RORG’s 2021 Year in Review

By the RORG Team

While 2020 was the year that we had to scrap and rewrite plans, 2021 was a year filled with new life and vibrancy. We were able to meet stewardship and fundraising goals for our grant, build our bridge, and welcome students back to campus in the fall. Many of those students discovered the garden for the first time and came to us offering to volunteer. It reminded us of a quote Eliana has above her desk,”To take care of something, you have to love it.” We are grateful for all the love the garden has received this year. Hope you enjoy our look back!

Note: throughout this blog, you’ll find Layne’s favorite plant combinations. Be sure to check those out as you plan your 2022 gardens!

LATE WINTER

The year started out with our donors pushing us past our $7,000 fundraising goal which was matched 3 to `1 by the Illinois Clean Energy Community Foundation (ICECF) per our Community Stewardship Grant. We also achieved another grant goal of logging 100 social media stewardship hours, bringing us an additional $2,000 from ICECF.

Another fortunate turn was when Morgan White, Associate Director at Facilities & Services for Sustainability, introduced us to Shannon Tucker. Shannon, an architect, and former F&S construction manager, was seeking a way to volunteer on sustainability projects. Morgan suggested that Shannon might be willing to help us manage the RORG bridge construction. This proved to be brilliant as you’ll see when you read on.

Rounding out our luck, we worked with Kate Dietwig-Morris, Internship Program Director for the Department of Communication, who connected us with a wonderful student, Sandra Bjerga. Communication Intern Sandra immediately proved her worth by helping coordinate our second annual Mulch Madness native plant competition. This competition, begun last year as a parody of the NCAA’s “March Madness,” yields our most popular posts on social media, with hundreds of people playing along and thousands of people interacting with the fun and educational contest. Out of the 28 competing species, this year’s champion was Virginia Bluebells after a hard-fought final battle with last year’s champion, Butterflyweed. Congratulations, Virginia Bluebells!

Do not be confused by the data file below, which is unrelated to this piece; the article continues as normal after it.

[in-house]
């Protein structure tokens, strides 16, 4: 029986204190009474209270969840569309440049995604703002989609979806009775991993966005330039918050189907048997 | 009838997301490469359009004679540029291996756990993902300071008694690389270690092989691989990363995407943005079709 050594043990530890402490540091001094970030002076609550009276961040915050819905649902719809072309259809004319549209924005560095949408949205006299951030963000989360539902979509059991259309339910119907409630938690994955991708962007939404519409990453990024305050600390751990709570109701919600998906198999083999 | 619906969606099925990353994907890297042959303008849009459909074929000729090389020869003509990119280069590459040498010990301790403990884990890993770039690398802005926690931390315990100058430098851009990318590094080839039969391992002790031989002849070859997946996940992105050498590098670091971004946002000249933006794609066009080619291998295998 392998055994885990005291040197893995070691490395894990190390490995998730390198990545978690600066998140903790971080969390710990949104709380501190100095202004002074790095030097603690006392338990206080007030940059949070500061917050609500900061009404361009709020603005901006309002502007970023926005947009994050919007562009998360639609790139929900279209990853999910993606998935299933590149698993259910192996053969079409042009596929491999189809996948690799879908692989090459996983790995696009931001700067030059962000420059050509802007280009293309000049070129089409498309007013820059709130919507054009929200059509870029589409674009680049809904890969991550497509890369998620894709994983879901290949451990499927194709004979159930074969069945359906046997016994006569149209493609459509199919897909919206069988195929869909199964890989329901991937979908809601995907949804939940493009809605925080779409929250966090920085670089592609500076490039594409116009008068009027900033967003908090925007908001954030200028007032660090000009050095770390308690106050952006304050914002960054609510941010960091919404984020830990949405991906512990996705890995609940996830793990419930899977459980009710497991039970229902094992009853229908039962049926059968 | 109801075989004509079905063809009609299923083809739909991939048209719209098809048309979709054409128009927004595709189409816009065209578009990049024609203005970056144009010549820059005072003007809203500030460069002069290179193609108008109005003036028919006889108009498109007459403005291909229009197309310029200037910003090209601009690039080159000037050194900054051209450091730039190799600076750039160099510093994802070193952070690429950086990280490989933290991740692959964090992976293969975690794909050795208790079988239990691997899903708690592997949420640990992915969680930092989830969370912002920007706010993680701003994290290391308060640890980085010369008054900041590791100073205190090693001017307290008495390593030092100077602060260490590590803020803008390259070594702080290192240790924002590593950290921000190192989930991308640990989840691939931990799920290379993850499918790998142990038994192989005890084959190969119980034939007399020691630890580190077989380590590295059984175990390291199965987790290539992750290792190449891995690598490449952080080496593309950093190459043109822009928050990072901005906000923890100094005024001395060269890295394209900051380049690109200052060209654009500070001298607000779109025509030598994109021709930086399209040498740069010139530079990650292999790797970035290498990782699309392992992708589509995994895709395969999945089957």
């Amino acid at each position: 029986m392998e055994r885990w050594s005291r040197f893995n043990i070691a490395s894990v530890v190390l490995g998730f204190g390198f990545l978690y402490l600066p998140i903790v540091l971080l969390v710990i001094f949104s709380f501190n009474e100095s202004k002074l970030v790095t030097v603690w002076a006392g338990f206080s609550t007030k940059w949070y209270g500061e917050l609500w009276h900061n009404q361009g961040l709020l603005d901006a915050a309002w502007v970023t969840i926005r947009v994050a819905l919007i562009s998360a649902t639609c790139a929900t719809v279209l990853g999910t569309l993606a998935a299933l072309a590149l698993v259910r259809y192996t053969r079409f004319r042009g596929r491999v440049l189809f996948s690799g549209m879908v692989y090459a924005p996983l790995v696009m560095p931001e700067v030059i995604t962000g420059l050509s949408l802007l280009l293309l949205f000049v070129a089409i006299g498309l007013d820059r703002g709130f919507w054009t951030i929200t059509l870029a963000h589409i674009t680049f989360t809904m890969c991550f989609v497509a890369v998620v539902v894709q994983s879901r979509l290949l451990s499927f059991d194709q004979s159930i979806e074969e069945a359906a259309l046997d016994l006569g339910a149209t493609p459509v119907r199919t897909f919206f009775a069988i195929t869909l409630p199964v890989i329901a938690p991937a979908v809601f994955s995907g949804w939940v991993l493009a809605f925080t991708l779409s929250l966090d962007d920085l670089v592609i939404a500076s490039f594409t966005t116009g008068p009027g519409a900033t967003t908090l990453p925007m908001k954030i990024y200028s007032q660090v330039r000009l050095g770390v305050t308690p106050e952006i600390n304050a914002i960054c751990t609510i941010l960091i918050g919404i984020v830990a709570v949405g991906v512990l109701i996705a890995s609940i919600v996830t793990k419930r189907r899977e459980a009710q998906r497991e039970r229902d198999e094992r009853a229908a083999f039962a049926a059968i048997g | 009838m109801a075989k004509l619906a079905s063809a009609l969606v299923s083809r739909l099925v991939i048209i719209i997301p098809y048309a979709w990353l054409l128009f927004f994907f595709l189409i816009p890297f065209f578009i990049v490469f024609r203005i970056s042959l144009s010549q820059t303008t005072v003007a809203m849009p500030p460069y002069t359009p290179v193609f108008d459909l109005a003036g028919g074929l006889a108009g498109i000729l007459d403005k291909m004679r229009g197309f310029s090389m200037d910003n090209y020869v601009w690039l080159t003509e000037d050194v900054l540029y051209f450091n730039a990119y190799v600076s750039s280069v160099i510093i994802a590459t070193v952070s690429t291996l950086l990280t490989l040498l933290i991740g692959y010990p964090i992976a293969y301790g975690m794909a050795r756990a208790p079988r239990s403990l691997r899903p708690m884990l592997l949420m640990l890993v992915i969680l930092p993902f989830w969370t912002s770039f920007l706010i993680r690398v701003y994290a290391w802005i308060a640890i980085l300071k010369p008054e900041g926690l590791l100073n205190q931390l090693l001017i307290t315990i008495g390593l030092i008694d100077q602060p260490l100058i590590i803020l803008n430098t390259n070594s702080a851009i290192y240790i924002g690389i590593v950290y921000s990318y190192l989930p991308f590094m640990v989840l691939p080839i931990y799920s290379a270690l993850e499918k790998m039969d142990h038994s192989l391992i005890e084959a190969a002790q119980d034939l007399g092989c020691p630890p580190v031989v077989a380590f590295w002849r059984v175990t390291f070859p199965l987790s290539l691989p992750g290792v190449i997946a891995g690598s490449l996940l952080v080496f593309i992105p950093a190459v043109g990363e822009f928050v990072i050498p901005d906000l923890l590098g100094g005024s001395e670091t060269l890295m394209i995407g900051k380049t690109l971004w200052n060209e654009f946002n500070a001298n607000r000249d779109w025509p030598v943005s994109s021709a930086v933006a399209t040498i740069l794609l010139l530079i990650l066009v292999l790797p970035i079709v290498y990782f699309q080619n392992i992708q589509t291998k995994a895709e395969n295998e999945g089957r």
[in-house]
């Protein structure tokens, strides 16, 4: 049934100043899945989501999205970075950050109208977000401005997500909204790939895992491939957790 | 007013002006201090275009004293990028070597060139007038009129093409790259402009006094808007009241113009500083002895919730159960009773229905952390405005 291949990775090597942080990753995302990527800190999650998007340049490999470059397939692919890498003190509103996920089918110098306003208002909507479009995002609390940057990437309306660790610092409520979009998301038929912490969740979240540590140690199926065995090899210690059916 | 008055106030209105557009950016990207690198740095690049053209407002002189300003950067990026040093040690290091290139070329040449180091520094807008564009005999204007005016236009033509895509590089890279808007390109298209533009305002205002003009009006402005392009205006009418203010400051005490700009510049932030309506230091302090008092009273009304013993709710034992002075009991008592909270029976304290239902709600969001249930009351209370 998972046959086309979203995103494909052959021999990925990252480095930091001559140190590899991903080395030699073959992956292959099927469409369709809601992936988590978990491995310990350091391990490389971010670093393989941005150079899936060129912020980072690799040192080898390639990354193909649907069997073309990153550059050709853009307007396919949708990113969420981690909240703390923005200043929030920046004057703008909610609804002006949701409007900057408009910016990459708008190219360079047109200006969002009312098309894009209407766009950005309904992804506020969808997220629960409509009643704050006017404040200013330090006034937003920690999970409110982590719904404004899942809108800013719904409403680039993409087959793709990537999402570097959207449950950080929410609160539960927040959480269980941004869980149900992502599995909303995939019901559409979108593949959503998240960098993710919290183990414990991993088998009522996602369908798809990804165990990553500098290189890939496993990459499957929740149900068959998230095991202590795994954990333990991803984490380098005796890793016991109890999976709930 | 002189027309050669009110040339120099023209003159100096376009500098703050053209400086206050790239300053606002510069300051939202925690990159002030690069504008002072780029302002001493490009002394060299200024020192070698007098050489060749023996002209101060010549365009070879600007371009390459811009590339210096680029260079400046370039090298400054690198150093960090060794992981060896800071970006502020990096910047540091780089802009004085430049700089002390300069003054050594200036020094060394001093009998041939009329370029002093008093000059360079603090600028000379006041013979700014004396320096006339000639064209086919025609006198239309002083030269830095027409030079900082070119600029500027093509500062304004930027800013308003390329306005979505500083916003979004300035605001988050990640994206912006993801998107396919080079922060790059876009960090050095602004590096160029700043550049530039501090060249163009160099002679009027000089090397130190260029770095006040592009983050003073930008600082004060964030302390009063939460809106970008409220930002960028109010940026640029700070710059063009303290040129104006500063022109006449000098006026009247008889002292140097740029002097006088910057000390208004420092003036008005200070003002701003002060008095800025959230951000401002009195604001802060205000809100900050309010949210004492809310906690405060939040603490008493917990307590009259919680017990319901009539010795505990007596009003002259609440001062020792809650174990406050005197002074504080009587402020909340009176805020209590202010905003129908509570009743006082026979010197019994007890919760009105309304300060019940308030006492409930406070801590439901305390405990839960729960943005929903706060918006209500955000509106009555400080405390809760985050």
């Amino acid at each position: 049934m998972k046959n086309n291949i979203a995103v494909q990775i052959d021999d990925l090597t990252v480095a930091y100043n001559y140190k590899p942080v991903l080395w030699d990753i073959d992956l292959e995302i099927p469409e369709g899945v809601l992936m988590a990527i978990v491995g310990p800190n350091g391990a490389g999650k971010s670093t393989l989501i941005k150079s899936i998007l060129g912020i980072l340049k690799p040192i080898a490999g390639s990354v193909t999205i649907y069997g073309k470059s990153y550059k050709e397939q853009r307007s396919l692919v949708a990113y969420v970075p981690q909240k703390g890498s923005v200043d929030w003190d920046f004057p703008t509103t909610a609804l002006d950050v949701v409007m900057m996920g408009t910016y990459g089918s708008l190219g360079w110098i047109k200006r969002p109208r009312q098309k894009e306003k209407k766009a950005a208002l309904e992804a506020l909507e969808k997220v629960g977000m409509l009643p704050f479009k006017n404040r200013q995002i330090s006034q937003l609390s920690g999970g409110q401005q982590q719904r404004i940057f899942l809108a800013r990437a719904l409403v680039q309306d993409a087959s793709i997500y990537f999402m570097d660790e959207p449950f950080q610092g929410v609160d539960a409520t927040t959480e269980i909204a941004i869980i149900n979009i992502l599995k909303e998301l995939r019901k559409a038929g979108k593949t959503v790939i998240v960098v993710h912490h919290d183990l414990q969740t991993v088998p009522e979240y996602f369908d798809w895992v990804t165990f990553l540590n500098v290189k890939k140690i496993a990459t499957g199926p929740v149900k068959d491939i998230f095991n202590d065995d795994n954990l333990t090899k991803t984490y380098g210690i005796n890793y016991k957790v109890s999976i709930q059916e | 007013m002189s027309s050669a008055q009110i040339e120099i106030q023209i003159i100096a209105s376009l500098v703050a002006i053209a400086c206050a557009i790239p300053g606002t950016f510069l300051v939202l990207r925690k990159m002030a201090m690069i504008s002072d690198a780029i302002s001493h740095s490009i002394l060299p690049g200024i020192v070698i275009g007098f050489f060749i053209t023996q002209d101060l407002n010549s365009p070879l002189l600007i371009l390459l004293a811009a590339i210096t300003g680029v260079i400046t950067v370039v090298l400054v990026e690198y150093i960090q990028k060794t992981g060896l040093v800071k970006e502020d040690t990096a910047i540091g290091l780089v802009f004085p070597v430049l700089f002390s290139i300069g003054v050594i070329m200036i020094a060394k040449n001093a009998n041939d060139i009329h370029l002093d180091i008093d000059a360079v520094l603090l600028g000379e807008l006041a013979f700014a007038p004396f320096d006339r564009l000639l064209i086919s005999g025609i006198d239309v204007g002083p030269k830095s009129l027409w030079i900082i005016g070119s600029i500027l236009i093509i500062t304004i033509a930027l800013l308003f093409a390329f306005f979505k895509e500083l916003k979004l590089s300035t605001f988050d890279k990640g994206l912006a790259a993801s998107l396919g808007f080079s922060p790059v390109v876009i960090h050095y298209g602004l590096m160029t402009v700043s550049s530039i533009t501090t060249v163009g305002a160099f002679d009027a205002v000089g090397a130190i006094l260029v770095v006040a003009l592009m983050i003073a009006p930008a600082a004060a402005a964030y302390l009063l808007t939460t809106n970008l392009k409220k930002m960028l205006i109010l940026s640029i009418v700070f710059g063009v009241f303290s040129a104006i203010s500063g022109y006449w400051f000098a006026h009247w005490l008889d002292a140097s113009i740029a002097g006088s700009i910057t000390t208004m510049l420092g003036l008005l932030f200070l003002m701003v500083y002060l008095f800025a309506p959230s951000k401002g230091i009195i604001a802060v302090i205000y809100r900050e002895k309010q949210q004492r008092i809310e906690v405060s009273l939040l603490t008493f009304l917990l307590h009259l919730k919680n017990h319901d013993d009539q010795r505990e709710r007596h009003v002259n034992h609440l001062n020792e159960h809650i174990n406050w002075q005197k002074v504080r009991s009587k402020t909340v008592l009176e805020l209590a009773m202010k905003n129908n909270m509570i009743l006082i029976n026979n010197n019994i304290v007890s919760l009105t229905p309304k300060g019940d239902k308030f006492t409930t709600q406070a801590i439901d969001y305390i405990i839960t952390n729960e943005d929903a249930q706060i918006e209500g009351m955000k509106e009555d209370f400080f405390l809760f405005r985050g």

By late March, it was time to wake up the garden for the growing season. Last year, we only had one late-winter workday before the COVID-19 restrictions. This year, restrictions had lifted and everyone was eager to get in the garden. In one afternoon, 35 volunteer hours were logged by ten people!

Late Winter Blogs:

SPRING

In the Garden
Early spring was met with an array of stunning spring ephemerals that were installed in fall 2020. Hundreds of Virginia Bluebells (Mertensia virginica), ‘Prinses Irene’ tulips, Shooting Star (Dodecatheon meadia), Wild Geranium (Geranium maculatum), Foamflower (Tiarella cordifolia), and Woodland Phlox (Phlox divaricata) were in bloom simultaneously. They were very popular with passersby, many of whom would stop by for photo ops. The groundcover plants installed in the 2019 renovation filled in nicely at the beginning of their second growing season. As spring progressed many other species began blooming including Southern Blue Flag Iris (Iris virginica var. shrevei) and Prairie Alumroot (Heuchera richardsonii). Communications Intern Sandra turned out to be an excellent photographer and captured many of our spring bloom photos you see.